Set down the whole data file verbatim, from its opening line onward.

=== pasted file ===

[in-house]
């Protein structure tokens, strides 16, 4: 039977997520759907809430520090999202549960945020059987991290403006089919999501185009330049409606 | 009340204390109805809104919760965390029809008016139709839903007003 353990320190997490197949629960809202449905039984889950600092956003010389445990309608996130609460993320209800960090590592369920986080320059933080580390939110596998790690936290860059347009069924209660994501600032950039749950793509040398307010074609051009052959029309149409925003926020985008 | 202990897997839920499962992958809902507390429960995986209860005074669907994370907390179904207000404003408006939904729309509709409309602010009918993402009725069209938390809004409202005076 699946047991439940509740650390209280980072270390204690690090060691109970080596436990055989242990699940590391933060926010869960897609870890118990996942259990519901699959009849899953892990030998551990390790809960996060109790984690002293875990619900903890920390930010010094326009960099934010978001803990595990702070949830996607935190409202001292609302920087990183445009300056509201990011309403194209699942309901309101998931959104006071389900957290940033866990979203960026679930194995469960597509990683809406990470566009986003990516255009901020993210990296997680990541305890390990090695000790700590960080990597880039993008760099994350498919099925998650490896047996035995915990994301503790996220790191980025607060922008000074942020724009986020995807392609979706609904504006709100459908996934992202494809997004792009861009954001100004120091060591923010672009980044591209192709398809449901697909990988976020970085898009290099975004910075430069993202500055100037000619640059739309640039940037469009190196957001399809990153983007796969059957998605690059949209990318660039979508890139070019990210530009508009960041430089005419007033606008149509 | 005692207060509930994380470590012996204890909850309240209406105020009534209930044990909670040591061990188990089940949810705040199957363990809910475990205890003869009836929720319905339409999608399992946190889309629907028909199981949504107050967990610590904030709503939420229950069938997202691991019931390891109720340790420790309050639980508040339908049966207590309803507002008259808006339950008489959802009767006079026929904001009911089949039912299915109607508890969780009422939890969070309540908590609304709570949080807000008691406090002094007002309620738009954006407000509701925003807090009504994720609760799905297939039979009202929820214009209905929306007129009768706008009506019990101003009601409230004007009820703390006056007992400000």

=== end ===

[in-house]
């Protein structure tokens, strides 16, 4: 039977997520759907809430520090999202549960945020059987991290403006089919999501185009330049409606 | 009340204390109805809104919760965390029809008016139709839903007003 353990320190997490197949629960809202449905039984889950600092956003010389445990309608996130609460993320209800960090590592369920986080320059933080580390939110596998790690936290860059347009069924209660994501600032950039749950793509040398307010074609051009052959029309149409925003926020985008 | 202990897997839920499962992958809902507390429960995986209860005074669907994370907390179904207000404003408006939904729309509709409309602010009918993402009725069209938390809004409202005076 699946047991439940509740650390209280980072270390204690690090060691109970080596436990055989242990699940590391933060926010869960897609870890118990996942259990519901699959009849899953892990030998551990390790809960996060109790984690002293875990619900903890920390930010010094326009960099934010978001803990595990702070949830996607935190409202001292609302920087990183445009300056509201990011309403194209699942309901309101998931959104006071389900957290940033866990979203960026679930194995469960597509990683809406990470566009986003990516255009901020993210990296997680990541305890390990090695000790700590960080990597880039993008760099994350498919099925998650490896047996035995915990994301503790996220790191980025607060922008000074942020724009986020995807392609979706609904504006709100459908996934992202494809997004792009861009954001100004120091060591923010672009980044591209192709398809449901697909990988976020970085898009290099975004910075430069993202500055100037000619640059739309640039940037469009190196957001399809990153983007796969059957998605690059949209990318660039979508890139070019990210530009508009960041430089005419007033606008149509 | 005692207060509930994380470590012996204890909850309240209406105020009534209930044990909670040591061990188990089940949810705040199957363990809910475990205890003869009836929720319905339409999608399992946190889309629907028909199981949504107050967990610590904030709503939420229950069938997202691991019931390891109720340790420790309050639980508040339908049966207590309803507002008259808006339950008489959802009767006079026929904001009911089949039912299915109607508890969780009422939890969070309540908590609304709570949080807000008691406090002094007002309620738009954006407000509701925003807090009504994720609760799905297939039979009202929820214009209905929306007129009768706008009506019990101003009601409230004007009820703390006056007992400000």